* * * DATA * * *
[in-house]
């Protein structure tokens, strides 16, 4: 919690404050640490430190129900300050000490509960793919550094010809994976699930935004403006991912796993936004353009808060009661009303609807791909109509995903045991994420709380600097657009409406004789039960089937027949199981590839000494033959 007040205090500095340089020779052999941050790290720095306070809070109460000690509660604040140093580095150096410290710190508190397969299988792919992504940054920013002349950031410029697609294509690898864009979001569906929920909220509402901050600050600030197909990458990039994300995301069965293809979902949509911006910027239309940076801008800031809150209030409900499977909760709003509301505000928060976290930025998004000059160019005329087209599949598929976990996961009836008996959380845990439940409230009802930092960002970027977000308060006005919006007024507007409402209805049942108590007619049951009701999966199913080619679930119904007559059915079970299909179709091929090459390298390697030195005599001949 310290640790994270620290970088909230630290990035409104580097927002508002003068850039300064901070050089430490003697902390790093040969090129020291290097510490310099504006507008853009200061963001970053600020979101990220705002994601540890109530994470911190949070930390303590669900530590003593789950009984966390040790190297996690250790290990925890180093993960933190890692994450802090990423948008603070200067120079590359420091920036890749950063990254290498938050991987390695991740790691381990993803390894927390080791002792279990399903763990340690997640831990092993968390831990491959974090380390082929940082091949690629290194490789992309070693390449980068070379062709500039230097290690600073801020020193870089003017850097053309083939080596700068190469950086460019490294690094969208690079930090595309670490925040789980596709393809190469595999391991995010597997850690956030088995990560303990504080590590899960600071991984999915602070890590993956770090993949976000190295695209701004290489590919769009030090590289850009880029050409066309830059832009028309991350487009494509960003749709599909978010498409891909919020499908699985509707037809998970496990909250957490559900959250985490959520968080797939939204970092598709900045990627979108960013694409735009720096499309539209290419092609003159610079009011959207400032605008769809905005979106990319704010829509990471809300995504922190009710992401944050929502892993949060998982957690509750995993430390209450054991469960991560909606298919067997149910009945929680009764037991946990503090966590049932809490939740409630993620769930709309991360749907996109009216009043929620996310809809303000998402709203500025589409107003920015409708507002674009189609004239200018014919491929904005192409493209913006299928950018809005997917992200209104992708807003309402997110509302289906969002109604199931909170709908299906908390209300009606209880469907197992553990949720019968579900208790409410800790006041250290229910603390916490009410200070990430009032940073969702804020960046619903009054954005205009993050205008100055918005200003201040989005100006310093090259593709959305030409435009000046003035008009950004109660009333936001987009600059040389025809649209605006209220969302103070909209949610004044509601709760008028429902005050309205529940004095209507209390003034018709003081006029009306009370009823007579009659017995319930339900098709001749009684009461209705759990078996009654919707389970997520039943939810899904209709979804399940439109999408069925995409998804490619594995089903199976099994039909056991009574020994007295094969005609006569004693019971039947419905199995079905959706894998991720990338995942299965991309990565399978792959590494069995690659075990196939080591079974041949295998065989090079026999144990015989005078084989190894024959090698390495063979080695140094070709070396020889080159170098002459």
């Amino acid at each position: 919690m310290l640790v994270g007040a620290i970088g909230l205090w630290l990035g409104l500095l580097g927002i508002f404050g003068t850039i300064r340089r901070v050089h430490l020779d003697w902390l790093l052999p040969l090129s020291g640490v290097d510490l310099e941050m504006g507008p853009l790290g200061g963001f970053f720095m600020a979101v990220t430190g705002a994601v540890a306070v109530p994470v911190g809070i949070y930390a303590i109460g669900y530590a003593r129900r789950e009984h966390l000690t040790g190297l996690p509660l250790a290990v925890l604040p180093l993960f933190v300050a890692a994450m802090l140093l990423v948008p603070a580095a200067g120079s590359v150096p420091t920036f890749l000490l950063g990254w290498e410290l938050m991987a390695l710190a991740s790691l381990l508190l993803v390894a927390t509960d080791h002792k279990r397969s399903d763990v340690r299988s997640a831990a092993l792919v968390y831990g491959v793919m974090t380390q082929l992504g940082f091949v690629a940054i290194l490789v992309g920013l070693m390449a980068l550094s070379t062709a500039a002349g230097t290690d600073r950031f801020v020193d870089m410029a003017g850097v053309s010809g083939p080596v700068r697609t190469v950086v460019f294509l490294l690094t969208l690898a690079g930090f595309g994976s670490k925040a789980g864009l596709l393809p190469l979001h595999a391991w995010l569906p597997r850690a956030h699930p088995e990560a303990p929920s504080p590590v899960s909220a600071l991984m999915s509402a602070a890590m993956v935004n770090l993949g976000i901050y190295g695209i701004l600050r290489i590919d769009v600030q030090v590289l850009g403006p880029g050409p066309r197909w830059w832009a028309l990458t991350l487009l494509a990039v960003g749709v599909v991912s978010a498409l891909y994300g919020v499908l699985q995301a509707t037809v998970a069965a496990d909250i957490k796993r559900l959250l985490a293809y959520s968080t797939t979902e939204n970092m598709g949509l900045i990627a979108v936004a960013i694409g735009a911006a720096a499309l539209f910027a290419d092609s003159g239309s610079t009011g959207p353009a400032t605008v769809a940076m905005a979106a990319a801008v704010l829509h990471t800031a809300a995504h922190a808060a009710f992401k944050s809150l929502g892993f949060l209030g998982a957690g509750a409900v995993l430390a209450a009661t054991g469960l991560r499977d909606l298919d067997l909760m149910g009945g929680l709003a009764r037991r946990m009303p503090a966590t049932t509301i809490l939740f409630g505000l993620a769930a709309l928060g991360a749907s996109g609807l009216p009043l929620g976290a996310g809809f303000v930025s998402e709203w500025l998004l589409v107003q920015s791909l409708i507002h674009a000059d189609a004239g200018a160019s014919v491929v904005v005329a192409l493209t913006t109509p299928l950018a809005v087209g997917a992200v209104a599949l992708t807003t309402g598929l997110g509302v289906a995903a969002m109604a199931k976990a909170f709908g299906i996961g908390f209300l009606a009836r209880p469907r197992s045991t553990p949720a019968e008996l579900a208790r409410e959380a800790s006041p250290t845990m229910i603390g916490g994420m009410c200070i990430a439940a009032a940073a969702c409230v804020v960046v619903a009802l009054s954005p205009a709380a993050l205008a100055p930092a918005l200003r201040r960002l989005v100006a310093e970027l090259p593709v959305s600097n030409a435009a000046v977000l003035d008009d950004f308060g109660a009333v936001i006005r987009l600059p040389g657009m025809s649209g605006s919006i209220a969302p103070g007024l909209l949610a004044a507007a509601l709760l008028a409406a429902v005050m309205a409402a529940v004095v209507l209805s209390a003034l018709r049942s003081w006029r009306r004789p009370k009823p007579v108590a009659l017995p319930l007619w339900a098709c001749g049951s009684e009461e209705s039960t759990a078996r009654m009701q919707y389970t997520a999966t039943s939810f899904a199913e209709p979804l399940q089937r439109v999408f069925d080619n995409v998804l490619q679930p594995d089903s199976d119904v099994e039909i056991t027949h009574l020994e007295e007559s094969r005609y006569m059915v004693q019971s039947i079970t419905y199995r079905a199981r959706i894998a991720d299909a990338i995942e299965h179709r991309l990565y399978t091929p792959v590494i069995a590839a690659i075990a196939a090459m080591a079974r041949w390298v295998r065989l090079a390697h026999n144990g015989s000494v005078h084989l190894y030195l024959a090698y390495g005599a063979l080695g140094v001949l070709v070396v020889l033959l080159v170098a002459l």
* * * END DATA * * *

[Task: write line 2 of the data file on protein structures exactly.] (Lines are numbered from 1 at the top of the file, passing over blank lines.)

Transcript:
């Protein structure tokens, strides 16, 4: 919690404050640490430190129900300050000490509960793919550094010809994976699930935004403006991912796993936004353009808060009661009303609807791909109509995903045991994420709380600097657009409406004789039960089937027949199981590839000494033959 007040205090500095340089020779052999941050790290720095306070809070109460000690509660604040140093580095150096410290710190508190397969299988792919992504940054920013002349950031410029697609294509690898864009979001569906929920909220509402901050600050600030197909990458990039994300995301069965293809979902949509911006910027239309940076801008800031809150209030409900499977909760709003509301505000928060976290930025998004000059160019005329087209599949598929976990996961009836008996959380845990439940409230009802930092960002970027977000308060006005919006007024507007409402209805049942108590007619049951009701999966199913080619679930119904007559059915079970299909179709091929090459390298390697030195005599001949 310290640790994270620290970088909230630290990035409104580097927002508002003068850039300064901070050089430490003697902390790093040969090129020291290097510490310099504006507008853009200061963001970053600020979101990220705002994601540890109530994470911190949070930390303590669900530590003593789950009984966390040790190297996690250790290990925890180093993960933190890692994450802090990423948008603070200067120079590359420091920036890749950063990254290498938050991987390695991740790691381990993803390894927390080791002792279990399903763990340690997640831990092993968390831990491959974090380390082929940082091949690629290194490789992309070693390449980068070379062709500039230097290690600073801020020193870089003017850097053309083939080596700068190469950086460019490294690094969208690079930090595309670490925040789980596709393809190469595999391991995010597997850690956030088995990560303990504080590590899960600071991984999915602070890590993956770090993949976000190295695209701004290489590919769009030090590289850009880029050409066309830059832009028309991350487009494509960003749709599909978010498409891909919020499908699985509707037809998970496990909250957490559900959250985490959520968080797939939204970092598709900045990627979108960013694409735009720096499309539209290419092609003159610079009011959207400032605008769809905005979106990319704010829509990471809300995504922190009710992401944050929502892993949060998982957690509750995993430390209450054991469960991560909606298919067997149910009945929680009764037991946990503090966590049932809490939740409630993620769930709309991360749907996109009216009043929620996310809809303000998402709203500025589409107003920015409708507002674009189609004239200018014919491929904005192409493209913006299928950018809005997917992200209104992708807003309402997110509302289906969002109604199931909170709908299906908390209300009606209880469907197992553990949720019968579900208790409410800790006041250290229910603390916490009410200070990430009032940073969702804020960046619903009054954005205009993050205008100055918005200003201040989005100006310093090259593709959305030409435009000046003035008009950004109660009333936001987009600059040389025809649209605006209220969302103070909209949610004044509601709760008028429902005050309205529940004095209507209390003034018709003081006029009306009370009823007579009659017995319930339900098709001749009684009461209705759990078996009654919707389970997520039943939810899904209709979804399940439109999408069925995409998804490619594995089903199976099994039909056991009574020994007295094969005609006569004693019971039947419905199995079905959706894998991720990338995942299965991309990565399978792959590494069995690659075990196939080591079974041949295998065989090079026999144990015989005078084989190894024959090698390495063979080695140094070709070396020889080159170098002459």